Thursday, July 03, 2008

Day Three: Gag Me with a Spoon

Thanks to everyone who contributed awesome ideas for future food posts--I will be thanking you individually as I use them, and I WILL use them.

Also, the new wave in blogging seems to be "Guest Bloggers," so is anyone interested in submitting a guest column on food to Little Dragon Fruit this month? C'mon, delight the crowd and make my life easier at the same time!

Today's theme comes from my friend Lix in Basel, Switzerland (that's not her real name, but she'll have to guest blog to set the record straight): Yuckiest Thing I've Ever Eaten. Who could resist that?

To start, I have a Texture Problem. For instance, the award for Worst Use of a Cow Product goes to Cottage Cheese, in all its variants and sneaky disguises (I once had a friend serve me homemade and mac and cheese and tell me, after two bites, that "It's low-fat because I used cottage cheese!" I blanched and pushed it away, rudeness be damned.) I can't even sit at the same table as someone eating cottage cheese. I feel a gag reflex coming on just seeing it on the supermarket shelf.

Generally, though, a gross bite of something is mind over matter--the mind always wins, but a quick swig of any available beverage (or a huge bite of bread) takes care of it. Which is probably why I can't remember too many gross bites.

But there are certain foods that can't be banished with bread or water, and seem determined to tickle (more like bitch-slap) my taste buds for a long, long time. Here are three that are still emblazoned on my memory.

1. Wheat Grass. The type that's pureed by the Jamba Juice dudes and served in a Dixie cup, as a shot. And trust me, it's not something I'd imbibe of my own free will, "Oh, you know what sounds refreshing? Let's get a wheat grass shot on the way home, we'll be so energized!" No, Readers, that would not be me. But there were some urban legends circulating in the days when I was trying to get pregnant that the stuff was magic, practically embryo glue. Considering it did not cost $15,000, I figured it was worth a try. Later, I learned that the sympathetic employees of Jamba Juice usually hand you an orange juice chaser for free, but I guess I went to Evil Jamba Juice because all I got was two inches of bilious green liquid with the consistency of turkey gravy. I tossed it back right there in the store and waited--hmmm, not too bad. A little sharp, but nothing I couldn't deal with. But within the hour, and about 18 times after that before sundown on that day, that wheat grass shot paid me another visit. How to describe this gift that kept on giving? The best I can do is that it was like belching a newly-mowed lawn.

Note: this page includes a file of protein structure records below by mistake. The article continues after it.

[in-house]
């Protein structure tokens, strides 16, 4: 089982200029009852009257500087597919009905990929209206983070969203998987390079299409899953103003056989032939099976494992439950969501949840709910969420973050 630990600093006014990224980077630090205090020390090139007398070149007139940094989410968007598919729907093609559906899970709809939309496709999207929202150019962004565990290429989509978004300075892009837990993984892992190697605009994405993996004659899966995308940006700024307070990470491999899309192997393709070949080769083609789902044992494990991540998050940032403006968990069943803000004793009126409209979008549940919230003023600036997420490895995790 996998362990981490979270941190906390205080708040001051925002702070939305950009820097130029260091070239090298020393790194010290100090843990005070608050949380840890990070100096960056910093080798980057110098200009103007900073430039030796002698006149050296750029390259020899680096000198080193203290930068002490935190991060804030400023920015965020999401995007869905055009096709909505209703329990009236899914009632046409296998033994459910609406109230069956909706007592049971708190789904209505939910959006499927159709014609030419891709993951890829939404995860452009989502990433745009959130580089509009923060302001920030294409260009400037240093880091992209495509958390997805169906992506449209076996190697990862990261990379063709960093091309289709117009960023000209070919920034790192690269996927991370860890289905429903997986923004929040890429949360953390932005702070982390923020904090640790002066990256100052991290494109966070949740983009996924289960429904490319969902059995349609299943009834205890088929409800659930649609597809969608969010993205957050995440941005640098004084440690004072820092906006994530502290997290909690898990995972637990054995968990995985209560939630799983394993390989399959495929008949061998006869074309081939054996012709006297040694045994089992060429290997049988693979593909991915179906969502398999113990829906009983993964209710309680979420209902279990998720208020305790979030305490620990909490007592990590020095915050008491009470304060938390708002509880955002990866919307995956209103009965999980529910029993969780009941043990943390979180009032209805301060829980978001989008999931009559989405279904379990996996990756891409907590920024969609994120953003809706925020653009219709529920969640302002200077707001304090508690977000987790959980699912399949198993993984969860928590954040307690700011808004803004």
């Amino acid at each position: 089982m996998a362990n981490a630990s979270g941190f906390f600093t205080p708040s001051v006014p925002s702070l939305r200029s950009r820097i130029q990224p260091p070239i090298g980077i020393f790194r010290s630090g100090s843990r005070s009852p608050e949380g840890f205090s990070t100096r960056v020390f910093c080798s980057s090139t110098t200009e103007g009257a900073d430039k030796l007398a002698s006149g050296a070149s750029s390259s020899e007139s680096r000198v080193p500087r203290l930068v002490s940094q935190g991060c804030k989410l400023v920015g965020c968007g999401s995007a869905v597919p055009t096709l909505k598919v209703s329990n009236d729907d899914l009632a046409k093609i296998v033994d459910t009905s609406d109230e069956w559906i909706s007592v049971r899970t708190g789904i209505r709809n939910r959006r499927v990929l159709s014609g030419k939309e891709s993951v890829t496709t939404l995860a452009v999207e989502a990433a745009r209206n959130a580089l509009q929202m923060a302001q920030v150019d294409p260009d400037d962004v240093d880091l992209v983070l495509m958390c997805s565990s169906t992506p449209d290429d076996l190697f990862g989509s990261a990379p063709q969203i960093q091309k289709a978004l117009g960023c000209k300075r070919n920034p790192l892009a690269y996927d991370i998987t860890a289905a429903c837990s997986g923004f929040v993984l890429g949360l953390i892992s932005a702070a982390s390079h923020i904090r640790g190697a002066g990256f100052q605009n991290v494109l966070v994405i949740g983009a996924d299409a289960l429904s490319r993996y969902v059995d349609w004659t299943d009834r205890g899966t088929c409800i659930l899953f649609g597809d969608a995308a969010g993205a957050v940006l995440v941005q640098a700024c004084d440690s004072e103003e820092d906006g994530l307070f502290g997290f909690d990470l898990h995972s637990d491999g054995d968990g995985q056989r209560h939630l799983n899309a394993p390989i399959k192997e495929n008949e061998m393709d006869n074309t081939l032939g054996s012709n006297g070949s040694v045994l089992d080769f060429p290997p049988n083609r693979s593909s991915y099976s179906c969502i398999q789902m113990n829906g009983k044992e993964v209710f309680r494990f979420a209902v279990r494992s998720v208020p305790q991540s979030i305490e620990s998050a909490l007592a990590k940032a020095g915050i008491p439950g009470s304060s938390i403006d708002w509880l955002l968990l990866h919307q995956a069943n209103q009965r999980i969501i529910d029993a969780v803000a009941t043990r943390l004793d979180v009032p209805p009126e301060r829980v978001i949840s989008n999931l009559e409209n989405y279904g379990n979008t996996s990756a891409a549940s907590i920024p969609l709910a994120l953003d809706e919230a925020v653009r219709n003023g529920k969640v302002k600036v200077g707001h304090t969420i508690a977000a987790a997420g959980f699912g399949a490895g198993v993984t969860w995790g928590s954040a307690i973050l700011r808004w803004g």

2. The "Snow Cap." When David and I honeymooned in Kauai, our favorite time of the day was Shave Ice Time, which was any time. Shave Ice is a delicious Hawaiian version of the snow cone, in which the ice is ground so fine that it's literally the texture of snow. And snow--unlike those rocky glaciers in a traditional snow cone--is an excellent medium for soaking up flavor. Most Shave Ice places have at least 20 or 30 flavors; some have upwards of 50. And while you can get your cherry and your lime, you can also get lillikoi and guava and lychee and mango and coconut. Mmmm. On our first day, we were intrigued by the myriad options, including a scoop of ice cream on the bottom of the cone (tasty, but overkill) or whipped cream on the top (ditto) or something called a "snow cap." We noticed a lot of people ordering that. A few days later, David cracked, and ordered shave ice with snow cap at a new place in Hanalei. We watched as the Shave Ice lady picked up a container like a fast-food ketchup dispenser (only beige) and began pouring it in ribbons over the top of the shave ice. It congealed on contact with the cold. David took a bite and handed it to me. I took a bite. We looked at each other. Almost simultaneously, our faces crumpled and he threw it away.